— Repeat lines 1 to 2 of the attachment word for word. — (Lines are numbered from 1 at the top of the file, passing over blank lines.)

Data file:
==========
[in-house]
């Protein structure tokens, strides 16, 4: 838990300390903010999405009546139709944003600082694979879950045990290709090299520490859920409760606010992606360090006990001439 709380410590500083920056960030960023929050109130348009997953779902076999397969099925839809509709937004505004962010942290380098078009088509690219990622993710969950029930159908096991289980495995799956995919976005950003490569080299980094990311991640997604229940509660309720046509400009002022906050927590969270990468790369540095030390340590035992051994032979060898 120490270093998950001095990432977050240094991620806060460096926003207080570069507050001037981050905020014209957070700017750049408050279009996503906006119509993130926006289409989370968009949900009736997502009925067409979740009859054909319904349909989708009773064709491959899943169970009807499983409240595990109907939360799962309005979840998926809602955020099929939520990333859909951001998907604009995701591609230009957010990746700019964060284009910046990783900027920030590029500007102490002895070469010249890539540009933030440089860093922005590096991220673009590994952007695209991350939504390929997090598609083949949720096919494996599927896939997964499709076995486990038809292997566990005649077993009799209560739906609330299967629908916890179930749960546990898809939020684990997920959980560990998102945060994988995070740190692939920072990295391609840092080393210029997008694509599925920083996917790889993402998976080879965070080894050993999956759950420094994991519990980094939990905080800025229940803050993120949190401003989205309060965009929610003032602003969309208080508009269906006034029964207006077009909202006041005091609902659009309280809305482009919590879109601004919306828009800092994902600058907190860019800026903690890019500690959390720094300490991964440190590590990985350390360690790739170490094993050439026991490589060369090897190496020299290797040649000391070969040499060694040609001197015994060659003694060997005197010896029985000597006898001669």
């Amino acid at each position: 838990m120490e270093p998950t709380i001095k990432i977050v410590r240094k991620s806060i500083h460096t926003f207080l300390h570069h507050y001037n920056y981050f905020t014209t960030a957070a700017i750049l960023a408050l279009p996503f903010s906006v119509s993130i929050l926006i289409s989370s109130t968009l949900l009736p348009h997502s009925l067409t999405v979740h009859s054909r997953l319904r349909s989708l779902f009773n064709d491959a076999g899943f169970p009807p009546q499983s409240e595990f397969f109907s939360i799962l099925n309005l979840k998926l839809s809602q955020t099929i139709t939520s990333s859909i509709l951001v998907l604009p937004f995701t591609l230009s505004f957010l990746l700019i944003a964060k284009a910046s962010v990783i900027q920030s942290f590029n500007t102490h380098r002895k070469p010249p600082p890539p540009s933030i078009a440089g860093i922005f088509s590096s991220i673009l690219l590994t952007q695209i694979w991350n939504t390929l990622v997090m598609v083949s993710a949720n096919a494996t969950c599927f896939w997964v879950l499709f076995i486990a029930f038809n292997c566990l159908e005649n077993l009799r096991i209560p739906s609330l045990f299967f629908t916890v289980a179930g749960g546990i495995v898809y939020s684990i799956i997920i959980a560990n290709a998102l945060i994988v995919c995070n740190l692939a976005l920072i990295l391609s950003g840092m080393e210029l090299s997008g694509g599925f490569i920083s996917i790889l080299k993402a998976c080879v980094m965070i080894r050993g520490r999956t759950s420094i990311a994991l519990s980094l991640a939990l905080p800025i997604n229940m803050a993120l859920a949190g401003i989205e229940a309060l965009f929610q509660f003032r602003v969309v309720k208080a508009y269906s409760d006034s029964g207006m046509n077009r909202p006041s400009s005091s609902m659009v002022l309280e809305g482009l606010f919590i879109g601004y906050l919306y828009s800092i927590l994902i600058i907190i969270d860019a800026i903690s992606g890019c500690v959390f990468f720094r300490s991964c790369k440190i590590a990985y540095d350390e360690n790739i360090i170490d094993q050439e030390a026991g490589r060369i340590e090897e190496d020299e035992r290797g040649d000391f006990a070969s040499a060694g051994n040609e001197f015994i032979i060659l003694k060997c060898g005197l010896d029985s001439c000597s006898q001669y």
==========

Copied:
[in-house]
């Protein structure tokens, strides 16, 4: 838990300390903010999405009546139709944003600082694979879950045990290709090299520490859920409760606010992606360090006990001439 709380410590500083920056960030960023929050109130348009997953779902076999397969099925839809509709937004505004962010942290380098078009088509690219990622993710969950029930159908096991289980495995799956995919976005950003490569080299980094990311991640997604229940509660309720046509400009002022906050927590969270990468790369540095030390340590035992051994032979060898 120490270093998950001095990432977050240094991620806060460096926003207080570069507050001037981050905020014209957070700017750049408050279009996503906006119509993130926006289409989370968009949900009736997502009925067409979740009859054909319904349909989708009773064709491959899943169970009807499983409240595990109907939360799962309005979840998926809602955020099929939520990333859909951001998907604009995701591609230009957010990746700019964060284009910046990783900027920030590029500007102490002895070469010249890539540009933030440089860093922005590096991220673009590994952007695209991350939504390929997090598609083949949720096919494996599927896939997964499709076995486990038809292997566990005649077993009799209560739906609330299967629908916890179930749960546990898809939020684990997920959980560990998102945060994988995070740190692939920072990295391609840092080393210029997008694509599925920083996917790889993402998976080879965070080894050993999956759950420094994991519990980094939990905080800025229940803050993120949190401003989205309060965009929610003032602003969309208080508009269906006034029964207006077009909202006041005091609902659009309280809305482009919590879109601004919306828009800092994902600058907190860019800026903690890019500690959390720094300490991964440190590590990985350390360690790739170490094993050439026991490589060369090897190496020299290797040649000391070969040499060694040609001197015994060659003694060997005197010896029985000597006898001669």